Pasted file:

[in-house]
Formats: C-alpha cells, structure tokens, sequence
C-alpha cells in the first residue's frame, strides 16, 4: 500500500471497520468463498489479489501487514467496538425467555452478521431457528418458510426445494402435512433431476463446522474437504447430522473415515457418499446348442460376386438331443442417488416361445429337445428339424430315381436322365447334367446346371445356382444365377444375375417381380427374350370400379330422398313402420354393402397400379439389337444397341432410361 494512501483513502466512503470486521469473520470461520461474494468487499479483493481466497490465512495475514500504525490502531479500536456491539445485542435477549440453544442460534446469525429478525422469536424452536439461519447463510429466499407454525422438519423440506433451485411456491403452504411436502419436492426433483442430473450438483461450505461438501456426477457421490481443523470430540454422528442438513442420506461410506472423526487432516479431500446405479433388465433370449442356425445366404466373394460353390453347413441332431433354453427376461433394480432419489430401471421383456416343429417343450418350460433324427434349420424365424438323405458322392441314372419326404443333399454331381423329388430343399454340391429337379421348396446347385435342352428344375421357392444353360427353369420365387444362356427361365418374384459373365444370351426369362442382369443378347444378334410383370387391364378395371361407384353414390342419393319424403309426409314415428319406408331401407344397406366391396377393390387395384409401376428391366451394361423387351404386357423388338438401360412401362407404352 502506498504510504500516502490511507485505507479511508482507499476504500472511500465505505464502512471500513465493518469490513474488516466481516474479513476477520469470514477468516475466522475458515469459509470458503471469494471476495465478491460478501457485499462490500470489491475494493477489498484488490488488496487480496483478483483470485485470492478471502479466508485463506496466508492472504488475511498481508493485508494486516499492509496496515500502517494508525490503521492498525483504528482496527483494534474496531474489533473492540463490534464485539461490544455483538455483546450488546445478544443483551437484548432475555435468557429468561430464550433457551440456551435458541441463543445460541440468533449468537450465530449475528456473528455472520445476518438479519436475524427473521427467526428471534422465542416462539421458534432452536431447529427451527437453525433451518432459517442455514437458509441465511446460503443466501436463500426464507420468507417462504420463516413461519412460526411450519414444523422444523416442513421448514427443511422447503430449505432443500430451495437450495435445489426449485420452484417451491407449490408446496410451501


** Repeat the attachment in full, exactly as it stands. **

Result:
[in-house]
Formats: C-alpha cells, structure tokens, sequence
C-alpha cells in the first residue's frame, strides 16, 4: 500500500471497520468463498489479489501487514467496538425467555452478521431457528418458510426445494402435512433431476463446522474437504447430522473415515457418499446348442460376386438331443442417488416361445429337445428339424430315381436322365447334367446346371445356382444365377444375375417381380427374350370400379330422398313402420354393402397400379439389337444397341432410361 494512501483513502466512503470486521469473520470461520461474494468487499479483493481466497490465512495475514500504525490502531479500536456491539445485542435477549440453544442460534446469525429478525422469536424452536439461519447463510429466499407454525422438519423440506433451485411456491403452504411436502419436492426433483442430473450438483461450505461438501456426477457421490481443523470430540454422528442438513442420506461410506472423526487432516479431500446405479433388465433370449442356425445366404466373394460353390453347413441332431433354453427376461433394480432419489430401471421383456416343429417343450418350460433324427434349420424365424438323405458322392441314372419326404443333399454331381423329388430343399454340391429337379421348396446347385435342352428344375421357392444353360427353369420365387444362356427361365418374384459373365444370351426369362442382369443378347444378334410383370387391364378395371361407384353414390342419393319424403309426409314415428319406408331401407344397406366391396377393390387395384409401376428391366451394361423387351404386357423388338438401360412401362407404352 502506498504510504500516502490511507485505507479511508482507499476504500472511500465505505464502512471500513465493518469490513474488516466481516474479513476477520469470514477468516475466522475458515469459509470458503471469494471476495465478491460478501457485499462490500470489491475494493477489498484488490488488496487480496483478483483470485485470492478471502479466508485463506496466508492472504488475511498481508493485508494486516499492509496496515500502517494508525490503521492498525483504528482496527483494534474496531474489533473492540463490534464485539461490544455483538455483546450488546445478544443483551437484548432475555435468557429468561430464550433457551440456551435458541441463543445460541440468533449468537450465530449475528456473528455472520445476518438479519436475524427473521427467526428471534422465542416462539421458534432452536431447529427451527437453525433451518432459517442455514437458509441465511446460503443466501436463500426464507420468507417462504420463516413461519412460526411450519414444523422444523416442513421448514427443511422447503430449505432443500430451495437450495435445489426449485420452484417451491407449490408446496410451501